With a gobble gobble and a ho ho ho this time of year, the holidays can be disruptive to everyone’s schedules, but focussing on key elements in a good statement of work make finding the best talent for the job easier!
When evaluating a capability statement for a professional voiceover talent, there will be some similarities to other government contractors of course. The NAICS and Cage codes should be present, the DUNS and PSC codes, and all contact information for the business should still be clearly visible. There are, however, some differences when working with a creative, so perhaps the points below will help guide you when selecting a voiceover talent for your next job.
- A clear statement of value. As a working professional with years for experience across voiceover genres including commercials, eLearning, telephony/ivr, radio imaging, and more, I can tell you that I do not work because I have a unique or special voice, there are lots of amazing talents with a great voice. The added value that I provide is the level of customer service and extra attention that I bring to each and every project, big or small. I also have so many industry connections that I can help coordinate talent beyond the voice aspect of a project. When working with creatives on a government bid, you need to clearly see what value their presence brings to your project.
- Facilities and Equipment. While most voiceover actors work from home, not all home studios are broadcast ready and have the same kind of equipment. It is very important to look for this on a capability statement. I am extremely proud of the studio that I have built over the years, and my Neumann TLM 103 and Avalon M5 are very special to me. It is because I have worked so much that I have been able to make such upgrades, and it is important to understand this distinction when comparing bidders.
- Experience. Even private sector jobs count as prior experience when putting together a government proposal. They may not count toward bid history, but they do count towards exposure in a field. It is very important to share what jobs you have had that make you prepared for the one that you are bidding on.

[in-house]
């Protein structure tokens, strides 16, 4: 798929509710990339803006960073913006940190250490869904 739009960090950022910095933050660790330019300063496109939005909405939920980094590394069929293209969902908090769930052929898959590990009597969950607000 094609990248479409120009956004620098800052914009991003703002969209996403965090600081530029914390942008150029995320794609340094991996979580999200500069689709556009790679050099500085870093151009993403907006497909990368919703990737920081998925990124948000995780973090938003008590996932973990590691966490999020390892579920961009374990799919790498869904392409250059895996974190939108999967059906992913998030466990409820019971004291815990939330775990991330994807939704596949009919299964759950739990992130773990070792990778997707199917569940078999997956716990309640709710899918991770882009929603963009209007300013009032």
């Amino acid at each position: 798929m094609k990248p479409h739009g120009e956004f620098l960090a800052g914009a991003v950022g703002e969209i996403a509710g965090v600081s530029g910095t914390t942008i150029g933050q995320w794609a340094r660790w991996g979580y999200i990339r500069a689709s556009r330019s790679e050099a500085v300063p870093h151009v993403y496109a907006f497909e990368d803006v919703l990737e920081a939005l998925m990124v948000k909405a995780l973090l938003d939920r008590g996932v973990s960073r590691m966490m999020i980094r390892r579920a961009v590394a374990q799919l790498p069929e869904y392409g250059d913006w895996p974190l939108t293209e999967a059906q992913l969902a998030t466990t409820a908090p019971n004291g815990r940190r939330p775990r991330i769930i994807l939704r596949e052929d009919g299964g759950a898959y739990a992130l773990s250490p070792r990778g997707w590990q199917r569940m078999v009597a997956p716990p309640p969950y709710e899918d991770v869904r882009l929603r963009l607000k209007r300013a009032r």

- Differentiation. This should be based on research and each proposal that you submit should have a different capability statement as the needs of the client are different. This is your area to show that you understand their specific needs and how you can meet them better than your competition.
- Client Testimonials. It is really helpful for people to hear what others have said about their work with you. For me, I share testimonials across genres because I want them to know that I am not a one trick pony who can only work in a certain area. Also, building and maintaining client relationships is so important to me, so providing these testimonials is something that I am very proud of!
Conclusions: When working to build relationships in the government sphere, it is not sufficient to send out a piece of paper via pdf and be confident that a job is somehow waiting for you. Networking well is never that simple! Instead, it is about follow up and letting these contacts know about how you solved similar problems for other clients. Once they begin to understand that you can meet their needs, you have an actual chance in booking work with this potential client.
As an aside, I have actually made a long form capability statement with photos. I find it very practical to take to conferences when I cannot access my website but want to showcase my branding. Since I have worked so hard to articulate all that I can offer, why limit this to the government sphere? I also find that since voiceover talent is as likely to be hired as a subcontractor, perhaps this will broaden my network.
Lastly, it’s holiday season. People have fewer hours to get the same amount of work done. They need folks they can count on. It’s important to have a clear and concise statement of work to make it easier for everyone in the process!